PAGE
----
That leads to the second problem. An LDPC starts out as a very sparse matrix, describing a large number of parity checks each of which covers a small number of bits - hence the name. We want to have 32768 bits of user data, and a reasonable configuration is to have each bit covered by three checks. If we use a half-rate code (same number of data bits and check bits) then each check covers six bits. So we have a matrix where each row is 64K bits long and has just six 1 bits.

The matrix doesn't say anything about which bits are data and which are check bits, only that a valid codeword has to satisfy all the checks. So given 32K data bits, the way to generate the corresponding 32K check bits is to solve the 32K simultaneous equations that the sparse matrix implicitly describes. Easy!

Well, no, not easy at all. The practical use of LDPCs requires a transformation of the matrix into something that normal hardware or software can encode in a linear and reasonable amount of time. Solving the equations directly is an O(n3) problem, i.e. the time required increases with the cube of the number of unknowns. So we have to some preprocessing on the matrix to get it into a form that the hardware can work with. There's an excellent paper by Qi and Goertz describing how to go about this. The algorithm it describes is, not surprisingly, also O(n3). This needs to be run for every trial code, and we would like to try hundreds of them.

Our first attempt at coding the algorithm was written in Python, using the obvious data representation, i.e. a big matrix containing mostly 0s and a few 1s. It was written so we could understand the algorithms and piece together a complete system, rather than for performance. On a "toy" code of a few hundred bits, it took a couple of minutes to run. On slightly larger codes - nowhere near the size we need for our system - it took most of the day. By extrapolation, to generate a life-size code would have taken months or years.

Clearly, we needed an implementation more focused on performance - not just code optimization, but selecting algorithms to minimize the time at step of the algorithm. And that is where it begins to get interesting. More on that in Part 2.

Thursday, 1 December 2011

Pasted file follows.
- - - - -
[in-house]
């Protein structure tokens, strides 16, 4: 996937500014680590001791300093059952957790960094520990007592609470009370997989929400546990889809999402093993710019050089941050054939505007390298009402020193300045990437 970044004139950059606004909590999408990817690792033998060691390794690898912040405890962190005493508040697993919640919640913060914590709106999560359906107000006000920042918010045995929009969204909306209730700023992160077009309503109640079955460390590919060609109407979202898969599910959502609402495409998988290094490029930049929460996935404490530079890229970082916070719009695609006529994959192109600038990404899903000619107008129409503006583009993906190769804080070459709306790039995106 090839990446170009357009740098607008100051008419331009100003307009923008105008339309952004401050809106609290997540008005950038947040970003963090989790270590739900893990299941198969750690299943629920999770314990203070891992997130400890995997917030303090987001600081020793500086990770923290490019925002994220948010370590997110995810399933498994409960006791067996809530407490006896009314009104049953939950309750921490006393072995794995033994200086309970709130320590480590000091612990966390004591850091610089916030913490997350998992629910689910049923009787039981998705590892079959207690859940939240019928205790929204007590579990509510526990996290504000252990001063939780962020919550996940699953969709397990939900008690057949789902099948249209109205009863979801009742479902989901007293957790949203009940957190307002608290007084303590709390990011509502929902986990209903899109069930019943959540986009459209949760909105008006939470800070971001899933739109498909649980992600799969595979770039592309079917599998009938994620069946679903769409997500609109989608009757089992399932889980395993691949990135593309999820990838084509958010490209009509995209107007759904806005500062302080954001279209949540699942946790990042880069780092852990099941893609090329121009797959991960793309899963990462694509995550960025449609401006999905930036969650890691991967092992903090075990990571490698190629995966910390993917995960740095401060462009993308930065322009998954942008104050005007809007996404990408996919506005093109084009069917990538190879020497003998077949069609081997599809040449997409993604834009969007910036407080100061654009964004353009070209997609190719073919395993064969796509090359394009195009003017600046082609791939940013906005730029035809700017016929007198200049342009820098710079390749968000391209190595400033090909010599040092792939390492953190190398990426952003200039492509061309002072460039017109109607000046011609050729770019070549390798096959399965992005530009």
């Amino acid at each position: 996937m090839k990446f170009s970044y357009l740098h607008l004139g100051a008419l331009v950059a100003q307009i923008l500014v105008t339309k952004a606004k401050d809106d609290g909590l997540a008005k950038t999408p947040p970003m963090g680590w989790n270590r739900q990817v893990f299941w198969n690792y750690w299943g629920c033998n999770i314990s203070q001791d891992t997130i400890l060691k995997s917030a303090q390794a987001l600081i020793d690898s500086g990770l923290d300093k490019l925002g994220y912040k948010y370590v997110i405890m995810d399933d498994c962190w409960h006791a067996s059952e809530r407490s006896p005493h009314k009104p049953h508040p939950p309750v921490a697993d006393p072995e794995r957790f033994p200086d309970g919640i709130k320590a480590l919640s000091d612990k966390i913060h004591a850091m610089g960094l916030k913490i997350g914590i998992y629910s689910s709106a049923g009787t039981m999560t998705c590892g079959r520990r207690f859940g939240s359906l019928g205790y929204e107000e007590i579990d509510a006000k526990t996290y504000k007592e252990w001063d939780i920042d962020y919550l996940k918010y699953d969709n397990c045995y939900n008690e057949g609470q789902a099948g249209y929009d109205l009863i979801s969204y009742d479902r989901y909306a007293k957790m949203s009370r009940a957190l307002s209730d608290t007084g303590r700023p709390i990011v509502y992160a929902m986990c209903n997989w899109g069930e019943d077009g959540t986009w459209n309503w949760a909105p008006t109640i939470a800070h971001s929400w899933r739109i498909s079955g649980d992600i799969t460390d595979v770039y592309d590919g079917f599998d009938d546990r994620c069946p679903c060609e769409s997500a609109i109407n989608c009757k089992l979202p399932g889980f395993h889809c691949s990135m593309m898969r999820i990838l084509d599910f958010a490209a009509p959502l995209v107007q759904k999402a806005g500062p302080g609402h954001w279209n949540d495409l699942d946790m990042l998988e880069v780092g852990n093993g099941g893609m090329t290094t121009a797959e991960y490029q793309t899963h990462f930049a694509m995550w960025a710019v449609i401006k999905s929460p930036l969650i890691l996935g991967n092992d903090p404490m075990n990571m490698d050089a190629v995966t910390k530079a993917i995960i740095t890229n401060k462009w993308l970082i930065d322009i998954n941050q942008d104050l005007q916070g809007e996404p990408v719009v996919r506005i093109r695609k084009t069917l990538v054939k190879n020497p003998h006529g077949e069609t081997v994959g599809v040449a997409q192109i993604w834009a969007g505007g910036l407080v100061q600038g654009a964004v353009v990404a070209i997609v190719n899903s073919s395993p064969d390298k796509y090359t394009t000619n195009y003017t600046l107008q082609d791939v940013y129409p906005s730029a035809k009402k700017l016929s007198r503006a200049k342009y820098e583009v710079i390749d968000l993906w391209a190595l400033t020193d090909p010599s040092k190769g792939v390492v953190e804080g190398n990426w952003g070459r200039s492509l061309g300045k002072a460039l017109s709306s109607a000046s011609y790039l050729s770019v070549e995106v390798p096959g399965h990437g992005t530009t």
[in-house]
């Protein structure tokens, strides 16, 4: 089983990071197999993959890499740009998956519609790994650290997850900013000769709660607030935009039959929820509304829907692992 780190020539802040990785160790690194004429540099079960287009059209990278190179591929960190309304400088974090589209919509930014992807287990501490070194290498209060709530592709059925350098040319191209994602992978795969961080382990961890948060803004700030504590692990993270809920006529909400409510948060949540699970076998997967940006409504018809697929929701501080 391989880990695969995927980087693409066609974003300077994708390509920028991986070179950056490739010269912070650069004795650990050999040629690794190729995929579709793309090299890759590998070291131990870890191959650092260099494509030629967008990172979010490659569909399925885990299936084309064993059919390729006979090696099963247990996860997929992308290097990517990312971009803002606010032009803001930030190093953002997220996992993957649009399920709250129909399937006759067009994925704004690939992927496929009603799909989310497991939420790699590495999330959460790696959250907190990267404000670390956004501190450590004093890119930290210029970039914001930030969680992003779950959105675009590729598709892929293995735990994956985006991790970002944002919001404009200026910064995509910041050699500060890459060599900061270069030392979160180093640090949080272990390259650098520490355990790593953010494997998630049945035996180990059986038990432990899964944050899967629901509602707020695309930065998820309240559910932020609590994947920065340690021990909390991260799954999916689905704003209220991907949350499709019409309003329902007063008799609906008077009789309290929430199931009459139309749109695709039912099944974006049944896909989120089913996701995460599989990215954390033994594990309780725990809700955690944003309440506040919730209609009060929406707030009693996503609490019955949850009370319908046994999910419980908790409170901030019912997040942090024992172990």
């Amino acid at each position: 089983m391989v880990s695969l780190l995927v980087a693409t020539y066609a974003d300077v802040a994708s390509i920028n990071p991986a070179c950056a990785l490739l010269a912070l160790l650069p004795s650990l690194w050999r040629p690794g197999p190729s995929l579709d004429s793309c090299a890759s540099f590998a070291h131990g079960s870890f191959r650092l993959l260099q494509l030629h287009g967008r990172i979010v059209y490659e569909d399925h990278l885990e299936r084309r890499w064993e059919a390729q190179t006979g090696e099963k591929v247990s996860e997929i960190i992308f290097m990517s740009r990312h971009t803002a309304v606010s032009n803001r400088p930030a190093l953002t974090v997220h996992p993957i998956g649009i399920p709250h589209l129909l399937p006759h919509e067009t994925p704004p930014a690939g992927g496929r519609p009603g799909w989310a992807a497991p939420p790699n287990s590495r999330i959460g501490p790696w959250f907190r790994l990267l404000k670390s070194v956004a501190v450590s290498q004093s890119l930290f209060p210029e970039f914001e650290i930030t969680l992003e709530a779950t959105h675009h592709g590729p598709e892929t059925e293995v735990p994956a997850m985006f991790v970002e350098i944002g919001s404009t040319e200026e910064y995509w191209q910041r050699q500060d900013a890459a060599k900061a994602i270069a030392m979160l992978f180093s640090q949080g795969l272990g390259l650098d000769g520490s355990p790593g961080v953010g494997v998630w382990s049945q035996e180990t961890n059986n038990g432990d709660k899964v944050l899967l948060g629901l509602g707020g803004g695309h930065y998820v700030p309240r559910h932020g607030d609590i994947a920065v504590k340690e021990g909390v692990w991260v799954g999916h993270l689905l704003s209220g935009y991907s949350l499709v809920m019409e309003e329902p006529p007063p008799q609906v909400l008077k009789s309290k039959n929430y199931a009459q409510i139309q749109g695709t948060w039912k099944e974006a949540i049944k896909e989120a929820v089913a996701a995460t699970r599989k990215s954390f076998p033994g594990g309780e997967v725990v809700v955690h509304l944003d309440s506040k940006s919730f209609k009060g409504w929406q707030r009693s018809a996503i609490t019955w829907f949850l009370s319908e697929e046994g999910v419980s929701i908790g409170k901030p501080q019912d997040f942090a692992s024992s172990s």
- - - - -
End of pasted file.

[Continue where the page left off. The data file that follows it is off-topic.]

IRP rediscovered - first steps in Template Metaprogramming

One of the nice things about the PDP-11 assembler was its powerful macro features. Not only could you do basic text substitution, you could create loops using the REPT directive, for a fixed number of iterations, or IRP, which iterated over a list of arguments. It was especially good for setting up data structures, which nowadays would be viewed as a rather crude application specific language (ASL). (Before I start getting hate-mail, yes, I know this was originally from the PDP-10).

For whatever reason, the designers of C eschewed all this and just went for simple text substitution. Every now and then I have a bout of nostalgia for the PDP-11 assembler, especially when trying to build elaborate descriptive data structures. Of course there's always M4 but the learning curve is huge. Actually I'm a long way down the forgetting curve for M4, a long while back I built a very elaborate set of macros for tracking register usage and many other things for some MIPS assembler that I wrote. But it was a long time ago.

Then just the other day I really needed the old REPT directive. I've been working on a very interesting algorithm design problem, for reducing low-density parity check codes (LDPC) to a form where they can be encoded by practical hardware. The innermost loops of this algorithm are extremely performance critical - by nature this is an O(n^3) problem (i.e. the complexity increases with the cube of the size of the code). For a realistic sized code of say 32K data bits, the innermost part of the algorithm gets executed several billion times. Normally I'm content to let the compiler worry about the details of code optimization - today's compilers (gcc and MSVC) do a wonderful job. But in this case, saving a single instruction could cut seconds off the execution time, so it was worth digging a bit deeper.

Of course the first part of optimization is to use the right algorithms and data structures. I'd already done all that, cutting the execution time by a factor of thousands compared to our initial, simple implementation. Now I was looking to shave off another factor of two by paying attention to the details.

One such detail was to unfold the critical inner loops, replacing them by linear sequences of instructions with no tests or jumps. After some careful crafting of data structures, the loops were extremely tight, less than ten instructions. One of the loops has a large repeat count, so it was easy just to do it in gulps of 16 at a time. At that level the loop overhead is negligible, and when the remaining number is less than 16, the last few can be done one at a time.

The other loop was trickier though. The number of iterations is small, in the range 6-20, so the whole loop has to be done at once. A quick experiment showed that gcc implements a switch statement using a jump table, so it would be quick to dispatch to the right unrolled loop. But how to generate the code without tediously repeating the same statements over and over?

That was when I thought of using metaprogramming, i.e. programs that run at compile time rather than at execution. The idea is to declare a template class, parameterized by an integer that tells it how many instances you want. The resulting code looks like this:

template<int I> struct repeat
{
    void apply(vector<operation> &ops, vector<operand> &v)
    {
        ops[I-1].do(v);
        repeat<I-1>().apply(br, v);
    }
};

template<> void repeat<0>::apply(vector<operation> &ops, vector<operand> &v)  { };


The details of what's being done aren't too important here. "op" is a vector of operations, which says what to do and which operand vector element to apply it to. We want to make sure that each operation in the vector is applied.